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See Inside Scientific American Volume 309, Issue 1

How It Works: A Planetary Double Take [Video]

As a distant planet passes behind its host star, the small dip in brightness might let astronomers measure the planet's atmosphere

Modern searches for extrasolar planets attempt to find them by looking for the characteristic dip in brightness that happens when a planet passes in front of its parent star. But if you want to know what the planet’s atmosphere is made of, you have to watch for the second, smaller dip that happens when a planet passes behind its star. This eclipse blocks the star’s reflected light; by studying the reflection, astronomers can piece together the molecular composition of the atmosphere.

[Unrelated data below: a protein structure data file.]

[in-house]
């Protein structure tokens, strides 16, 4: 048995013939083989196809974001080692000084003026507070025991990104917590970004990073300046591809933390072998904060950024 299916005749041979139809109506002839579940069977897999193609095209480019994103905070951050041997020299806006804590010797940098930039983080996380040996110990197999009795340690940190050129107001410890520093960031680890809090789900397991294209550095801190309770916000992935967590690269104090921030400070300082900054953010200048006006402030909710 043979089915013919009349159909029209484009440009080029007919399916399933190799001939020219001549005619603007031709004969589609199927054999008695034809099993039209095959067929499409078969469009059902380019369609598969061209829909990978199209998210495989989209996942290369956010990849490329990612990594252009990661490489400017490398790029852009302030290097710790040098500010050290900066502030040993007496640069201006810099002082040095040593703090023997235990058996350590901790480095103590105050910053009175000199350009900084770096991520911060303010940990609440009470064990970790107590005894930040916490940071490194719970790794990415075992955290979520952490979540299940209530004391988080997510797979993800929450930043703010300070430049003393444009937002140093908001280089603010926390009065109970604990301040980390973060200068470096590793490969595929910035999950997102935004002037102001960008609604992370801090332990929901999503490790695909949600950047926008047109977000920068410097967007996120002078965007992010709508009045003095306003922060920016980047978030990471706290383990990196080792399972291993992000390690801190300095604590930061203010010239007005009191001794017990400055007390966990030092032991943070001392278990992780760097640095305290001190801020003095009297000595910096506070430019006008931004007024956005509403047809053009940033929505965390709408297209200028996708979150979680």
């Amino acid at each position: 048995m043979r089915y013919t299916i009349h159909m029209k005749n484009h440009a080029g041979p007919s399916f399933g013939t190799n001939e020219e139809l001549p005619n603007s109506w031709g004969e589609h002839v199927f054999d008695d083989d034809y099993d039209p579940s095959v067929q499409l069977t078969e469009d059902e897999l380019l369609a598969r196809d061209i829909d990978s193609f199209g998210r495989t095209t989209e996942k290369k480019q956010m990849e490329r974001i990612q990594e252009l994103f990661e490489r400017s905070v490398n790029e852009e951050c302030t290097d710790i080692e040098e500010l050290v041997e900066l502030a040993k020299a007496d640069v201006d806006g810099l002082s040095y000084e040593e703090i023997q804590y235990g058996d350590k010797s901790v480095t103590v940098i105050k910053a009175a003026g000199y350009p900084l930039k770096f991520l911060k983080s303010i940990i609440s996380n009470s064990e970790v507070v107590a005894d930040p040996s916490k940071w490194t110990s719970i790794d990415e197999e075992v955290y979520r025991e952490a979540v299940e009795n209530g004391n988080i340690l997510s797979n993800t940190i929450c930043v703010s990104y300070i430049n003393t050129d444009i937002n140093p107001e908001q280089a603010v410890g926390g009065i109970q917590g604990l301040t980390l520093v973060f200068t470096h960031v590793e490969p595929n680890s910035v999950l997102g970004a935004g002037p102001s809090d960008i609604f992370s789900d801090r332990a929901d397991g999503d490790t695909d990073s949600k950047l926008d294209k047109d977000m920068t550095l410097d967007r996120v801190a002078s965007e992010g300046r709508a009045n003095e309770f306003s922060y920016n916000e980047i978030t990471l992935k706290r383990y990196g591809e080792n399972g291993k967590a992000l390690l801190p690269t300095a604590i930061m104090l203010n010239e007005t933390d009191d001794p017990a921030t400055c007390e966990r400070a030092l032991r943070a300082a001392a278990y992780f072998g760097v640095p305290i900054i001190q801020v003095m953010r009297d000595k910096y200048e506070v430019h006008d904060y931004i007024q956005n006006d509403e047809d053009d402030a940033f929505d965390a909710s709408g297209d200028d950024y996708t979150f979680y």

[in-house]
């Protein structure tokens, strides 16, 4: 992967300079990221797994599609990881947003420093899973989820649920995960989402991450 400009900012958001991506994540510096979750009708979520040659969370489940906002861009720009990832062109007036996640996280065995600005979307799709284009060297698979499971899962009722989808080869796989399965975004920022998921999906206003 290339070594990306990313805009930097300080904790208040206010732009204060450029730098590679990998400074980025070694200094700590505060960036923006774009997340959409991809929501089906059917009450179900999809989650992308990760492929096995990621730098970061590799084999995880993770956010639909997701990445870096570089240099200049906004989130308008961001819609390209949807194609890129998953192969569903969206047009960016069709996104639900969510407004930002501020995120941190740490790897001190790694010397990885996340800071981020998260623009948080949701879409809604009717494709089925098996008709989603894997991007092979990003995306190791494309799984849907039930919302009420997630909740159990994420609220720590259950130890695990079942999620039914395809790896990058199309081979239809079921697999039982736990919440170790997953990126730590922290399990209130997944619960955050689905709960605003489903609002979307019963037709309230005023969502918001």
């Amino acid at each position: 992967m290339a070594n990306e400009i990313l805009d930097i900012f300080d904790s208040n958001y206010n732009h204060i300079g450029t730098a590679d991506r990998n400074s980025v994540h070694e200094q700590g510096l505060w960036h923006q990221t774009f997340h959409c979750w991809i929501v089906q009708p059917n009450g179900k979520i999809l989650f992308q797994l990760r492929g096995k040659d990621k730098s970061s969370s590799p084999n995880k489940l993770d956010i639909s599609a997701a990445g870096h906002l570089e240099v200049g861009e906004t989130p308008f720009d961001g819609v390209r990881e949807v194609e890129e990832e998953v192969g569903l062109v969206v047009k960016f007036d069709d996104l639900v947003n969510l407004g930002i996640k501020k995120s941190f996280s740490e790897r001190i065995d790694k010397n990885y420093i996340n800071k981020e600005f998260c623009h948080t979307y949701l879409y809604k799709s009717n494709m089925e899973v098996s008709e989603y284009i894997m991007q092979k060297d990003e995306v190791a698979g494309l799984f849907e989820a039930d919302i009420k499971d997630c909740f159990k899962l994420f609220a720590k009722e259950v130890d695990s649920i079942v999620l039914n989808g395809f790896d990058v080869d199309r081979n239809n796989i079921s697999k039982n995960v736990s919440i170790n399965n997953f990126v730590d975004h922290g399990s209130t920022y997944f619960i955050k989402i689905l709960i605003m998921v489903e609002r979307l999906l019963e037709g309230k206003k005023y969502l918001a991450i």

For more on how scientists are looking at exoplanet atmospheres to seek signs of extraterrestrial life read "Astronomers Search for Signs of Life in the Skies of Distant Expolanets" in the July issue of Scientific American.

 

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